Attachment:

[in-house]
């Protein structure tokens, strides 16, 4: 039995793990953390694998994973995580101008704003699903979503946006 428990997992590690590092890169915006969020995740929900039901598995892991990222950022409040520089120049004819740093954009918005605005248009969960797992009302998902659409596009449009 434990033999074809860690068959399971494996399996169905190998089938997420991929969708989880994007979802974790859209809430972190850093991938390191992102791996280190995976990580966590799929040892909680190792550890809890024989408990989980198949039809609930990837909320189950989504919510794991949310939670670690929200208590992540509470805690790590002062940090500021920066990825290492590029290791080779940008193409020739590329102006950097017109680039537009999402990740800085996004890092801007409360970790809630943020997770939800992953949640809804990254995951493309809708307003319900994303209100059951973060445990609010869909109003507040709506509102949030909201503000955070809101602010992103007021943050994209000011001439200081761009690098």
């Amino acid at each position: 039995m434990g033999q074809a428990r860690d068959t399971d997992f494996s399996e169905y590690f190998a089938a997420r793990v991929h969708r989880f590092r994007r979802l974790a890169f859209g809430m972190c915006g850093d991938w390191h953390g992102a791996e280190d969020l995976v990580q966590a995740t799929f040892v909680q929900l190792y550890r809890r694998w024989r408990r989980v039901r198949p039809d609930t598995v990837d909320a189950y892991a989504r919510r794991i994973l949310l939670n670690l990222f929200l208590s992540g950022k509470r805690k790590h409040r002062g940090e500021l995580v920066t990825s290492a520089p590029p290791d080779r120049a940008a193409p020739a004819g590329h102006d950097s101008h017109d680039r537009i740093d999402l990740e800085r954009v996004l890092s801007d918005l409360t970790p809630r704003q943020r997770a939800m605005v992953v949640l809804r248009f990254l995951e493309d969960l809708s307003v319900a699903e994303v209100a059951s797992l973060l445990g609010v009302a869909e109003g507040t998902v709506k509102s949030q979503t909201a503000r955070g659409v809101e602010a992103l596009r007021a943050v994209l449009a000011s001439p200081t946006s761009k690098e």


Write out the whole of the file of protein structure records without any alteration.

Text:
[in-house]
């Protein structure tokens, strides 16, 4: 039995793990953390694998994973995580101008704003699903979503946006 428990997992590690590092890169915006969020995740929900039901598995892991990222950022409040520089120049004819740093954009918005605005248009969960797992009302998902659409596009449009 434990033999074809860690068959399971494996399996169905190998089938997420991929969708989880994007979802974790859209809430972190850093991938390191992102791996280190995976990580966590799929040892909680190792550890809890024989408990989980198949039809609930990837909320189950989504919510794991949310939670670690929200208590992540509470805690790590002062940090500021920066990825290492590029290791080779940008193409020739590329102006950097017109680039537009999402990740800085996004890092801007409360970790809630943020997770939800992953949640809804990254995951493309809708307003319900994303209100059951973060445990609010869909109003507040709506509102949030909201503000955070809101602010992103007021943050994209000011001439200081761009690098």
């Amino acid at each position: 039995m434990g033999q074809a428990r860690d068959t399971d997992f494996s399996e169905y590690f190998a089938a997420r793990v991929h969708r989880f590092r994007r979802l974790a890169f859209g809430m972190c915006g850093d991938w390191h953390g992102a791996e280190d969020l995976v990580q966590a995740t799929f040892v909680q929900l190792y550890r809890r694998w024989r408990r989980v039901r198949p039809d609930t598995v990837d909320a189950y892991a989504r919510r794991i994973l949310l939670n670690l990222f929200l208590s992540g950022k509470r805690k790590h409040r002062g940090e500021l995580v920066t990825s290492a520089p590029p290791d080779r120049a940008a193409p020739a004819g590329h102006d950097s101008h017109d680039r537009i740093d999402l990740e800085r954009v996004l890092s801007d918005l409360t970790p809630r704003q943020r997770a939800m605005v992953v949640l809804r248009f990254l995951e493309d969960l809708s307003v319900a699903e994303v209100a059951s797992l973060l445990g609010v009302a869909e109003g507040t998902v709506k509102s949030q979503t909201a503000r955070g659409v809101e602010a992103l596009r007021a943050v994209l449009a000011s001439p200081t946006s761009k690098e």